Council Speaker Christine Quinn remained at the head of the field in the 2013 mayoral race, though her once wide margin has shrunk.
NY1-Marist Poll released a poll surveying registered city voters on next year’s race for mayor with Quinn coming out on top with the support of 23 percent of Democrats. She was followed by former Comptroller Bill Thompson with 15 percent, Comptroller John Liu at 9 percent and Public Advocate Bill de Blasio with 8 percent.
With any primary at least eight months away, 37 percent of Democratic voters remain undecided.
“There’s still a long way to go before Democrats go to the polls,” says Dr. Lee M. Miringoff, director of The Marist College Institute for Public Opinion.
The amount of undecided voters actually increased from the last poll in April, when under 30 percent of voters were unsure. Quinn’s lead also shrunk over the past six months. In April, she held a 20 point lead over Thompson.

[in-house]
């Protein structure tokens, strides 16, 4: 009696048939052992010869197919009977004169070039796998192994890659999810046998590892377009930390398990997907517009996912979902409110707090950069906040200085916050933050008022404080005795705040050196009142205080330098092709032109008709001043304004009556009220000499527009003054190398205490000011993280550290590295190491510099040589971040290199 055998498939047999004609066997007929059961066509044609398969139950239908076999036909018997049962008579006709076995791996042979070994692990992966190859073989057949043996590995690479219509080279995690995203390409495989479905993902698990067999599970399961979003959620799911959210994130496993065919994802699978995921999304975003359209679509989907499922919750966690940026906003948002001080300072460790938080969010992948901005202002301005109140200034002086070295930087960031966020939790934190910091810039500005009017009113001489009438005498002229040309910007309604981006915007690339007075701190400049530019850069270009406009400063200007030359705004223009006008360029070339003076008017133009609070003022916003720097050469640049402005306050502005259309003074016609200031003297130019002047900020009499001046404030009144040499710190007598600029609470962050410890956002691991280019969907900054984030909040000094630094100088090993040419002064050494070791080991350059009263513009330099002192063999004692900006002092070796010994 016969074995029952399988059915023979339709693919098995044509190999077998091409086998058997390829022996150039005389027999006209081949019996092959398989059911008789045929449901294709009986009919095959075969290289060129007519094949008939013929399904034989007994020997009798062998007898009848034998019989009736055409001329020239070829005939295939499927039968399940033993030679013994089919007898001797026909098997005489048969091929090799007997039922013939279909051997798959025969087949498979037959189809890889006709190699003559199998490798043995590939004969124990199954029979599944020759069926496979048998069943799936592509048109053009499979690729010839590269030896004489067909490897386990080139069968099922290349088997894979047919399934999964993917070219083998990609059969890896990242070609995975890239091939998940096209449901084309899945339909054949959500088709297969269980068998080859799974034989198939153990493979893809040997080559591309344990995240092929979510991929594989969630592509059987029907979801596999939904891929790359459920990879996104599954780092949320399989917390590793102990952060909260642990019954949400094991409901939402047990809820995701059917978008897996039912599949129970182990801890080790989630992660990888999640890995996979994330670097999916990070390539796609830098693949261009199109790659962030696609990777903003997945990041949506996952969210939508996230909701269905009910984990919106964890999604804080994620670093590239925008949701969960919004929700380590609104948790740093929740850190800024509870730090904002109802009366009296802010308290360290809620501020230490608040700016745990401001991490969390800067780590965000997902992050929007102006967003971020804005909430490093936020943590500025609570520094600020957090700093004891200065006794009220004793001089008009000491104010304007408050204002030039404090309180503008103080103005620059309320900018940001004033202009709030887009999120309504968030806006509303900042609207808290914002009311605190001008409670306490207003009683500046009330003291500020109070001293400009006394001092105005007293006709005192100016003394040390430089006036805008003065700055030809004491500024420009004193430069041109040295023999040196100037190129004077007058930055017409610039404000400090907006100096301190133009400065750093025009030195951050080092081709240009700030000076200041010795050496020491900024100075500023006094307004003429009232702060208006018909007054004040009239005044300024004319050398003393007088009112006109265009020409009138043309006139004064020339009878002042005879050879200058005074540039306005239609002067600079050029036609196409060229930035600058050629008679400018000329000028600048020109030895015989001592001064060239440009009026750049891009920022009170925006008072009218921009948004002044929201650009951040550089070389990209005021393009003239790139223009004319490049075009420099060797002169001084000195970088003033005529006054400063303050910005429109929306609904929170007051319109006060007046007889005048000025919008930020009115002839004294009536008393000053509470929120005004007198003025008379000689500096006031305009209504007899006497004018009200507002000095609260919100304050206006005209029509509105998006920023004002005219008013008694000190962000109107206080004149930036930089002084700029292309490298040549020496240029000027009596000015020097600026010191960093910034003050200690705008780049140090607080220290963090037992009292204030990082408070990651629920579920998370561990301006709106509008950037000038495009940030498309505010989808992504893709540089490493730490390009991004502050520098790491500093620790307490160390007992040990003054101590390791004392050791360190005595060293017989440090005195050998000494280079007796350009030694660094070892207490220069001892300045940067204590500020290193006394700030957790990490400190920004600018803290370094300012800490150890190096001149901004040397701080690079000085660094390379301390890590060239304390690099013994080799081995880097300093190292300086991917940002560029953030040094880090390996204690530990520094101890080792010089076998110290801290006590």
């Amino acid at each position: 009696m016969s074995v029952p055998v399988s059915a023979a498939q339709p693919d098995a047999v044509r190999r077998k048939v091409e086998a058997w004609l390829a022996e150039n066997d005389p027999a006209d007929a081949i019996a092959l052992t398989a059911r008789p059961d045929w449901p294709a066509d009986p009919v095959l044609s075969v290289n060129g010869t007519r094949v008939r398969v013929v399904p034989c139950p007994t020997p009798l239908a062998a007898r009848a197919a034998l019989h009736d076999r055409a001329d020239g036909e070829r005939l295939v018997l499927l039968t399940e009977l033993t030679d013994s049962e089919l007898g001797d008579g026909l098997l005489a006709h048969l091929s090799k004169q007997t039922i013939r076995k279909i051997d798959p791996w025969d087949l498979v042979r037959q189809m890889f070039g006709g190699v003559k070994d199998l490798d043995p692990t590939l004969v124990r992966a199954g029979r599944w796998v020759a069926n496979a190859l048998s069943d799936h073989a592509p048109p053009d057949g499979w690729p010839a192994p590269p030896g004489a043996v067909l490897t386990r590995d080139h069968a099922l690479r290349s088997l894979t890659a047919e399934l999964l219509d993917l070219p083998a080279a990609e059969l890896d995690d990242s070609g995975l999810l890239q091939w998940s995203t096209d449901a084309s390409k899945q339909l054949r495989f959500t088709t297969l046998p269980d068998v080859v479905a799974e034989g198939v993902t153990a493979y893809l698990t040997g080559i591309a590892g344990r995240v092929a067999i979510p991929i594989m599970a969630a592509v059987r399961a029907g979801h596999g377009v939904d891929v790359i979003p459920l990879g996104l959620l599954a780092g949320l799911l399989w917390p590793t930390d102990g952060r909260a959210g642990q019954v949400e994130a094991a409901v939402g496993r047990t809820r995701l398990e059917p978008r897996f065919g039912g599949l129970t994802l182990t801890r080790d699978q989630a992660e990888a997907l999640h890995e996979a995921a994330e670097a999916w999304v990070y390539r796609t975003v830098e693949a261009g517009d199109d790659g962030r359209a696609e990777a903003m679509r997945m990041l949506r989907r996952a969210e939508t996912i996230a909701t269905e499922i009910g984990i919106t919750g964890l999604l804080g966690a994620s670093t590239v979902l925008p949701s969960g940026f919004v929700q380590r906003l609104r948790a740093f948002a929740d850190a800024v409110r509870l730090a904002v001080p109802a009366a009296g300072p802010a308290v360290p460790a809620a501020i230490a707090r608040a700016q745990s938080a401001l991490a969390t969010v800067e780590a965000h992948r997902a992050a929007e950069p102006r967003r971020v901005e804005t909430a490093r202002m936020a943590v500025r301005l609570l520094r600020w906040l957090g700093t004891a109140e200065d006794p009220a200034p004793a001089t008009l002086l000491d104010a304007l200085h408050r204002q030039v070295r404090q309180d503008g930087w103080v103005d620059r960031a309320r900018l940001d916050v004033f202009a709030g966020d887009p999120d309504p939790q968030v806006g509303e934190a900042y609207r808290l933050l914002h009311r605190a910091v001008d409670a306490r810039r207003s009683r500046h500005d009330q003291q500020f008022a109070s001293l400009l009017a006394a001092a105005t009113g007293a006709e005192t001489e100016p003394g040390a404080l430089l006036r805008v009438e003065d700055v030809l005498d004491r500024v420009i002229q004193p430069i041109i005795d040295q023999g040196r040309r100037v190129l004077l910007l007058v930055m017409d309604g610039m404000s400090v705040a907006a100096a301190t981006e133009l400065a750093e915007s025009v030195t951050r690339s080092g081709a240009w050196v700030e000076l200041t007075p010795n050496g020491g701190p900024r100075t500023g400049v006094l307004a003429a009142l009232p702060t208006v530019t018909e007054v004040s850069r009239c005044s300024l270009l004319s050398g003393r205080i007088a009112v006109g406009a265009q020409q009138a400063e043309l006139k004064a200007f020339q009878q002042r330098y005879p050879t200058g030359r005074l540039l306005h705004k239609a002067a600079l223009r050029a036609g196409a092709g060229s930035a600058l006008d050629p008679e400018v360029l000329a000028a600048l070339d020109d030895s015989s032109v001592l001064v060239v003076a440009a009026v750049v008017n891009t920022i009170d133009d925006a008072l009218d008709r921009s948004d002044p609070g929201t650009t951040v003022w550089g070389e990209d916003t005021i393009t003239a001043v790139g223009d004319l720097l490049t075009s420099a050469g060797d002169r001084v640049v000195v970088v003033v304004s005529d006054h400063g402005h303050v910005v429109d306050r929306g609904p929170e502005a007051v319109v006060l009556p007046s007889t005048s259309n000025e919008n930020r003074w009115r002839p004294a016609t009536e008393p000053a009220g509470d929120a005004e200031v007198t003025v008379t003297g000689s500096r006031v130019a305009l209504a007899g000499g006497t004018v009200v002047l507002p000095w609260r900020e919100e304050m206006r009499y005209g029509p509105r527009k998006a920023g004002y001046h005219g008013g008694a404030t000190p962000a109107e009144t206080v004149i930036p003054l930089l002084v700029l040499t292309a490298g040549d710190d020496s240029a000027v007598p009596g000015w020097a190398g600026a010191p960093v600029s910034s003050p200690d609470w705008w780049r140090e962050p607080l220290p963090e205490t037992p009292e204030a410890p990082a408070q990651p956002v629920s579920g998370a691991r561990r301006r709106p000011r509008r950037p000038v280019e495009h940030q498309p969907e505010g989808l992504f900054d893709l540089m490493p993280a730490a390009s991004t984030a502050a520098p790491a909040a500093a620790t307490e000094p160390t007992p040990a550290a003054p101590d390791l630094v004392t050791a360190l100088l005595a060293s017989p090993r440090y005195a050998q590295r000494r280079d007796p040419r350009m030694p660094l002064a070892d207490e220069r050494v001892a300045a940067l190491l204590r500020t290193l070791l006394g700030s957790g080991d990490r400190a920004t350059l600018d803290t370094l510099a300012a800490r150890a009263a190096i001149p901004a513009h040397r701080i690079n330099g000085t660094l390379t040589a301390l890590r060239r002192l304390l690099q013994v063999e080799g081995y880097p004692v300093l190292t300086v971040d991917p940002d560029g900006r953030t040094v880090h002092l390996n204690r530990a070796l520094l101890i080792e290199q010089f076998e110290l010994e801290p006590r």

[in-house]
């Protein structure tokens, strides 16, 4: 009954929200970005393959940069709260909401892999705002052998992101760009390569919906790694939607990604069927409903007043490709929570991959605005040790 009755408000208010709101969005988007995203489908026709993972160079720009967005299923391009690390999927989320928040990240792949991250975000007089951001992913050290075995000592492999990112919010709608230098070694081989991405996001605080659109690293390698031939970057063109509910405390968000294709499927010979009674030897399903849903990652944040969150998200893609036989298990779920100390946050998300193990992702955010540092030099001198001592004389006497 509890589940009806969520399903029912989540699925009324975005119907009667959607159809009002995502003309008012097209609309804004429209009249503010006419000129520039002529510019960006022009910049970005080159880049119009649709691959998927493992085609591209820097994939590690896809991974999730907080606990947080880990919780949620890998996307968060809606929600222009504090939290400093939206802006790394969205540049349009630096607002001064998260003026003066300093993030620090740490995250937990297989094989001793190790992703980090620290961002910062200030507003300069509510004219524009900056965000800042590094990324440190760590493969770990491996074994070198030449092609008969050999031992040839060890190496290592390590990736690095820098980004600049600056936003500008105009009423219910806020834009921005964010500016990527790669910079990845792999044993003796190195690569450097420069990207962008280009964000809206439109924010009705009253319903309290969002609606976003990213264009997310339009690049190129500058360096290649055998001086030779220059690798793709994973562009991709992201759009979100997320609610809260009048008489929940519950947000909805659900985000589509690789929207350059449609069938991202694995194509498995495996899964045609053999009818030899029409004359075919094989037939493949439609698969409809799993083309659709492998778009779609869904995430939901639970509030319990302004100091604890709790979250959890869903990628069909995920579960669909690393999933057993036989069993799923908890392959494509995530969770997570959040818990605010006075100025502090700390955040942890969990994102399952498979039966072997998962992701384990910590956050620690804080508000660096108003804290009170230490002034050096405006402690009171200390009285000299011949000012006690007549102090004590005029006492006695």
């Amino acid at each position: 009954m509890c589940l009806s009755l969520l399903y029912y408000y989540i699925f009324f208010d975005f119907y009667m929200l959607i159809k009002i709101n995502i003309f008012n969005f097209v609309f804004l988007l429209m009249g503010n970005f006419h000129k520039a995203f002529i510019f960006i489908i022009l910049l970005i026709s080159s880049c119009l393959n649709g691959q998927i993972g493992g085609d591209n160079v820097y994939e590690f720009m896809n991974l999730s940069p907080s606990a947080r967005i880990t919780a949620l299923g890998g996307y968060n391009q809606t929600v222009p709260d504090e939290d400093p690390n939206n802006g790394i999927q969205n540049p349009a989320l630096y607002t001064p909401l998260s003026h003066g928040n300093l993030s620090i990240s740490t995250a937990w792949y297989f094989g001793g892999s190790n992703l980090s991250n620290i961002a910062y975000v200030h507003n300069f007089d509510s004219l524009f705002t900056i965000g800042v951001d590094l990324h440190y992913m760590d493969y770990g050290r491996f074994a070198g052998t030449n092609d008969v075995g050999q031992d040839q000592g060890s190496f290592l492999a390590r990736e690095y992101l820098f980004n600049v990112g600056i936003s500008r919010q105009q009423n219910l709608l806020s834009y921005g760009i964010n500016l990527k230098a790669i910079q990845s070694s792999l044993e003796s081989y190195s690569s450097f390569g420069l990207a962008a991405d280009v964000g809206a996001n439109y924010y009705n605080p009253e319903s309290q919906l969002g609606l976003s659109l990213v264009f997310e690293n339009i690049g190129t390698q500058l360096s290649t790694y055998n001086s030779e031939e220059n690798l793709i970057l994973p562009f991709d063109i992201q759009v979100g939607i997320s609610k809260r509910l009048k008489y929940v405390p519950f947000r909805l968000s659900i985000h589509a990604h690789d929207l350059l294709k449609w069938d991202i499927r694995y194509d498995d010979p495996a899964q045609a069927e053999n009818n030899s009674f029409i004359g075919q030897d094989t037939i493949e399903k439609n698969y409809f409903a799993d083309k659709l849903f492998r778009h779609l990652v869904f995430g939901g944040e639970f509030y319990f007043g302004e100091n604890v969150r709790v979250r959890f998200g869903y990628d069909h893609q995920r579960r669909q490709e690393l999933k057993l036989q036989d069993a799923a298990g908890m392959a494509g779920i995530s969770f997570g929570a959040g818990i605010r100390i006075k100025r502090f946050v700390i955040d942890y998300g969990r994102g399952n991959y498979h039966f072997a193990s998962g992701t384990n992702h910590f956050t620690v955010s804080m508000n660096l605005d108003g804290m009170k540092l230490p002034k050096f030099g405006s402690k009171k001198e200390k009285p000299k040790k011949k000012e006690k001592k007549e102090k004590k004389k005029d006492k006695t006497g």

Manhattan Media CEO Tom Allon received 2 percent in the poll, double his support from the first poll, though he no longer is a registered Democrat. The poll was conducted before Allon switched parties to run in a less-crowded Republican field.
Forty-six percent of voters in the city do not want another possible Republican candidate — Police Commissioner Ray Kelly — to run.
Despite rumors of former Congressmember Anthony Weiner considering a 2013 run, 58 percent of voters said they do not want him to enter the race. Weiner fared better than actor Alec Baldwin, who two-thirds of New Yorkers do not want to see run.
Whoever takes over the office will be following a mayor 12 percent of voters will believe will be remembered one of the city’s best mayors. Forty-three percent of voters believe Mayor Michael Bloomberg will leave a positive legacy and 8 percent think he’ll be considered one of the city’s worst mayors.